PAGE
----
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A Moveable Feast

James Malkin's well-traveled wines are finally at home in Martha's Vineyard
James Malkin's wine cellar features a table made by his son.

Esther Mobley
Posted: September 30, 2015

James Malkin and his wine collection have traversed several continents, and the journeys haven't always been easy. When Malkin and his family relocated from Sydney to London, he owned 4,200 bottles of wine; worried that his inventory's arrival in England might be delayed, he carried eight cases of Shiraz on the plane. A subsequent move from London to New York stalled his bottles in New Jersey for more than a month, the result of concerns on the part of U.S. Customs officials that the extensive collection was serving a commercial enterprise.

Now retired from his career as a media executive, Malkin, 67, can relax knowing that his wines aren't going anywhere for a while. In 2010, he and his wife, Joan, moved full time to their home on Martha's Vineyard, and Malkin's first home improvement project was to make their basement hospitable to wine. He insulated the walls, installed a new ceiling, laid carpeting and acquired racks from a wineshop that was going out of business. The family got involved: "My son found a slab of wood and made a tasting table," Malkin says.

Wine surrounded Malkin from an early age, but his fascination developed gradually. "My parents liked all things French," he recalls. "They had lots of custom-made wine racks but never really filled them." Later, he dropped out of business school and found himself skippering chartered sailboats in the Caribbean, where he was charged with purchasing wine for charter guests. When he returned to the mainland, his own stock of wines began to grow modestly, including some bottles of 1982 Bordeaux that he drank while they were still young.

"Then in 1989, we moved to Australia," Malkin says. "We'd never been to Australia. What we knew of Australia was they made beer." The first time that he and Joan hosted friends for dinner in Sydney, their guests brought a bottle of Blue Nun Riesling, apparent confirmation that Australians did not deal in fine wine. But within a week, the Malkins found themselves at the home of another new friend, who happened to be a thoughtful collector of wines—Australian wines, no less.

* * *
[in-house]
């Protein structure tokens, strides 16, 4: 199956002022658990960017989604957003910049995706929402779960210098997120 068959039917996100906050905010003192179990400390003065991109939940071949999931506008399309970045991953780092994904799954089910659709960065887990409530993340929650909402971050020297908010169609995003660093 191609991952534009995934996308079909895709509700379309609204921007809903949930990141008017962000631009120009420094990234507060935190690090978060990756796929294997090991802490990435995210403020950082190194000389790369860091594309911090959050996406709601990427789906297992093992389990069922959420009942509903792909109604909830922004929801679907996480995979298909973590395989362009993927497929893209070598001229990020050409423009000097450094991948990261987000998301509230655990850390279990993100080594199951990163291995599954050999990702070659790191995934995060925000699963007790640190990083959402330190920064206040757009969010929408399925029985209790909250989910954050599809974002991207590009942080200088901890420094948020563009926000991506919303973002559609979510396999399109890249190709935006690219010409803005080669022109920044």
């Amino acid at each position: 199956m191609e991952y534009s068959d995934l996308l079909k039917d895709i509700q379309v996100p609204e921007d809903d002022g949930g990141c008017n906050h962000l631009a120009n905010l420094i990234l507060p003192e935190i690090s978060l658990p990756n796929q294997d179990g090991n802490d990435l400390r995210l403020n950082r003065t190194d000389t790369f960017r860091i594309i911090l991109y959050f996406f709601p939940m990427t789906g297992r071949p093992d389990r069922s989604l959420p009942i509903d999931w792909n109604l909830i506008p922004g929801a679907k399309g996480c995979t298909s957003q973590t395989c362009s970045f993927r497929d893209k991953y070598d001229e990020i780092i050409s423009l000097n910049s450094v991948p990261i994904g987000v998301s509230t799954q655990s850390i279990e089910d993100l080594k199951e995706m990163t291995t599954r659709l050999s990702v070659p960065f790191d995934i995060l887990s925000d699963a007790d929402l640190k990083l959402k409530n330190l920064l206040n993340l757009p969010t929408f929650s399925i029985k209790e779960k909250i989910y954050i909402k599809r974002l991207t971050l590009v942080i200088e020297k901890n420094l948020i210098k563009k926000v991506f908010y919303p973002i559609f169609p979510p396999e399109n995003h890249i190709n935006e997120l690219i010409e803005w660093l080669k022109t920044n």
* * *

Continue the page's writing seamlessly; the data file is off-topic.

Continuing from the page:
"He gave me my first introduction to fine Australian wine," says Malkin. "Suddenly I was finding outstanding wines and Australian Vintage Port and really good cheese, and stickies, as they say," referring to the nation's sweet wines, often expressions of botrytized Sémillon. "And then I really started getting interested."

The Malkins' 12 years in Australia were marked by good food, drink and company. Newly enamored of the local bottlings, they made regular sojourns to Margaret River, Tasmania, Victoria and—most of all—nearby Hunter Valley. They discovered the heady pleasures of premium Shiraz. Cases of d'Arenberg The Dead Arm, Penfolds Grange and Penfolds RWT "accumulated on pallets in the crawl space of our basement," Malkin says.

"For us—and this is something we learned in our years in Australia—wine is not about price per bottle," he continues. "It's about what tastes great; it's about sitting down at a long meal with friends, kicking back and eating and enjoying what you're doing."

This is the attitude that Malkin now attempts to convey to his friends stateside. Guests at his home are invited down to the cellar to choose wines before dinner. "I usually ask people—because people tend to be a bit reticent about it; nobody wants to appear ignorant—pick a country, or pick a grape. And then we'll talk, without getting into absurdities. We'll pull a couple of bottles, taste them and take them upstairs." He finds that even inexperienced tasters "are pretty comfortable talking about flavors they know: sweet, sour, spicy, bitter."

Focused and methodical, Malkin tracks his inventory meticulously. He keeps a master spreadsheet that includes approximate drinking windows for each of his wines, based initially on the estimates of critics and retailers. "Then I modify that range as I drink a bottle of something," he explains.

He relies on Jamie McNeely of Our Market in Oaks Bluff, Mass., and Stephen Meuse to recommend new purchases. Long familiar with Malkin's tastes and budget, both merchants seek wines that he can "start drinking five years from today and drink until I die," as Malkin puts it. Thanks to McNeely and Meuse, Malkin has discovered fascinating producers from Gigondas, Pessac-Léognan, Málaga and beyond.

Still, the great Aussie Shirazes haven't lost their magic for him: "If you gave me a bottle of 2001 The Dead Arm and a piece of cheese, I'd be very happy with that."

What's in James Malkin's Cellar

Focus of the cellar: Australia, Bordeaux, Italy
Favorite producers: d'Arenberg, Penfolds, Venge, Emidio Pepe, Château de Fieuzal, Explotaciones Agrícola Los Aguilares, Del Dotto, Vietti
Verticals: d'Arenberg The Dead Arm, Venge Family Reserve Cabernet Sauvignon, Penfolds Grange, Penfolds RWT, Château de Beaucastel Châteauneuf-du-Pape, Binomio Montepulciano d'Abruzzo
Cellar temperature: 56º F to 65º F, naturally regulated


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James Malkin

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